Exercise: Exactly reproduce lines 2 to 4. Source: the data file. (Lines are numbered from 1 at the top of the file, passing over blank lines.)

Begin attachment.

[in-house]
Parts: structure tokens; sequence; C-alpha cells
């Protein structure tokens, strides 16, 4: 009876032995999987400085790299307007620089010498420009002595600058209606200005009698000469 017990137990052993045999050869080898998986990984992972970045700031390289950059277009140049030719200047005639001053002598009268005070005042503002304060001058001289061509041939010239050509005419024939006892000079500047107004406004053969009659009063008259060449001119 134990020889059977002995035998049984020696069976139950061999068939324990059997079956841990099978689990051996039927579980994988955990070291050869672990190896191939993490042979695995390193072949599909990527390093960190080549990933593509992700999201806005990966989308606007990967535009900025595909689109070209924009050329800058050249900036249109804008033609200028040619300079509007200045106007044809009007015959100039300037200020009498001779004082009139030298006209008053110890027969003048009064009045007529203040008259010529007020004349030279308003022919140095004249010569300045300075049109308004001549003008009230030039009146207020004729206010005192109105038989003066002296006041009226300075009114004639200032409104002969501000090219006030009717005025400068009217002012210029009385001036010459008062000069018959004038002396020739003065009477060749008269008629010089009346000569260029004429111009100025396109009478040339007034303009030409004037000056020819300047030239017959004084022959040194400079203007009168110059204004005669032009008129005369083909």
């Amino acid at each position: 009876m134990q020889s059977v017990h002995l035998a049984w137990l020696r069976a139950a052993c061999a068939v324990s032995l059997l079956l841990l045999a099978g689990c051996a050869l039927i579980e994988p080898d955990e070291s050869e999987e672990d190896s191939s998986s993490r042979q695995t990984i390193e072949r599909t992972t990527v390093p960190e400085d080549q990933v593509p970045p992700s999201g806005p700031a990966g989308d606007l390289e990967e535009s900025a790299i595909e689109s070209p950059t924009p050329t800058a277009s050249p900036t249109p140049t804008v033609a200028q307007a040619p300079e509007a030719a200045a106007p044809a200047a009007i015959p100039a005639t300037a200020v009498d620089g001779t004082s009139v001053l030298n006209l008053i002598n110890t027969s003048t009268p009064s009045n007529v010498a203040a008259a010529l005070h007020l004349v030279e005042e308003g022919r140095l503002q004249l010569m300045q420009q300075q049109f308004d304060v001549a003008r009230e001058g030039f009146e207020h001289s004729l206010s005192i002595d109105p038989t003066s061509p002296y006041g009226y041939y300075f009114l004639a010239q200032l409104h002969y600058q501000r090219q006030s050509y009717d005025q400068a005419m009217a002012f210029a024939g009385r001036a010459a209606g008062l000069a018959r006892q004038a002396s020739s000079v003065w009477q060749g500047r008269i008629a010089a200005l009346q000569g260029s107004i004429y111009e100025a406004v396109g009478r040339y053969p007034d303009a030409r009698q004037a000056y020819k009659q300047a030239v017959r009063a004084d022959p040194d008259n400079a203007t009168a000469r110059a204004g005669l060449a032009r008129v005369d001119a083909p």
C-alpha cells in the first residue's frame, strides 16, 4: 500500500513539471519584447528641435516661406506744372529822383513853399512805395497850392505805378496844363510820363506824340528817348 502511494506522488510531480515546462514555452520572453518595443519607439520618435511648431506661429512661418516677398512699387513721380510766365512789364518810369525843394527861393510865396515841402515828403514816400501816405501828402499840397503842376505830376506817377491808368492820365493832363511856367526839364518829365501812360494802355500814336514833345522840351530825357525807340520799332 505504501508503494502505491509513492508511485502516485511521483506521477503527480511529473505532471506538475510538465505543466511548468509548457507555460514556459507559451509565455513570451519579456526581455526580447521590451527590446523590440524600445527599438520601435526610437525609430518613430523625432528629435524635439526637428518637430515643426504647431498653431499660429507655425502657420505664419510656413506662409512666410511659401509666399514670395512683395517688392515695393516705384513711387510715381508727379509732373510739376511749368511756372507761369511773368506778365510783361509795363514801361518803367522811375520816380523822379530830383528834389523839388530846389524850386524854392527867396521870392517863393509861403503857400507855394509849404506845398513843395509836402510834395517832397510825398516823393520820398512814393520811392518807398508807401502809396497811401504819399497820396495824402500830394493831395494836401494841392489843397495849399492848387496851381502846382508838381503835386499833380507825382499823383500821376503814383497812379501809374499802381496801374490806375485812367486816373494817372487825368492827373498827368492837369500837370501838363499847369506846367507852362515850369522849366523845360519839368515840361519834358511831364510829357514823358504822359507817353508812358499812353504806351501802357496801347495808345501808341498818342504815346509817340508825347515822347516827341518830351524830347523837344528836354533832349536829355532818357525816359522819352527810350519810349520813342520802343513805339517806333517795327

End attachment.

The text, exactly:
Parts: structure tokens; sequence; C-alpha cells
């Protein structure tokens, strides 16, 4: 009876032995999987400085790299307007620089010498420009002595600058209606200005009698000469 017990137990052993045999050869080898998986990984992972970045700031390289950059277009140049030719200047005639001053002598009268005070005042503002304060001058001289061509041939010239050509005419024939006892000079500047107004406004053969009659009063008259060449001119 134990020889059977002995035998049984020696069976139950061999068939324990059997079956841990099978689990051996039927579980994988955990070291050869672990190896191939993490042979695995390193072949599909990527390093960190080549990933593509992700999201806005990966989308606007990967535009900025595909689109070209924009050329800058050249900036249109804008033609200028040619300079509007200045106007044809009007015959100039300037200020009498001779004082009139030298006209008053110890027969003048009064009045007529203040008259010529007020004349030279308003022919140095004249010569300045300075049109308004001549003008009230030039009146207020004729206010005192109105038989003066002296006041009226300075009114004639200032409104002969501000090219006030009717005025400068009217002012210029009385001036010459008062000069018959004038002396020739003065009477060749008269008629010089009346000569260029004429111009100025396109009478040339007034303009030409004037000056020819300047030239017959004084022959040194400079203007009168110059204004005669032009008129005369083909």
């Amino acid at each position: 009876m134990q020889s059977v017990h002995l035998a049984w137990l020696r069976a139950a052993c061999a068939v324990s032995l059997l079956l841990l045999a099978g689990c051996a050869l039927i579980e994988p080898d955990e070291s050869e999987e672990d190896s191939s998986s993490r042979q695995t990984i390193e072949r599909t992972t990527v390093p960190e400085d080549q990933v593509p970045p992700s999201g806005p700031a990966g989308d606007l390289e990967e535009s900025a790299i595909e689109s070209p950059t924009p050329t800058a277009s050249p900036t249109p140049t804008v033609a200028q307007a040619p300079e509007a030719a200045a106007p044809a200047a009007i015959p100039a005639t300037a200020v009498d620089g001779t004082s009139v001053l030298n006209l008053i002598n110890t027969s003048t009268p009064s009045n007529v010498a203040a008259a010529l005070h007020l004349v030279e005042e308003g022919r140095l503002q004249l010569m300045q420009q300075q049109f308004d304060v001549a003008r009230e001058g030039f009146e207020h001289s004729l206010s005192i002595d109105p038989t003066s061509p002296y006041g009226y041939y300075f009114l004639a010239q200032l409104h002969y600058q501000r090219q006030s050509y009717d005025q400068a005419m009217a002012f210029a024939g009385r001036a010459a209606g008062l000069a018959r006892q004038a002396s020739s000079v003065w009477q060749g500047r008269i008629a010089a200005l009346q000569g260029s107004i004429y111009e100025a406004v396109g009478r040339y053969p007034d303009a030409r009698q004037a000056y020819k009659q300047a030239v017959r009063a004084d022959p040194d008259n400079a203007t009168a000469r110059a204004g005669l060449a032009r008129v005369d001119a083909p």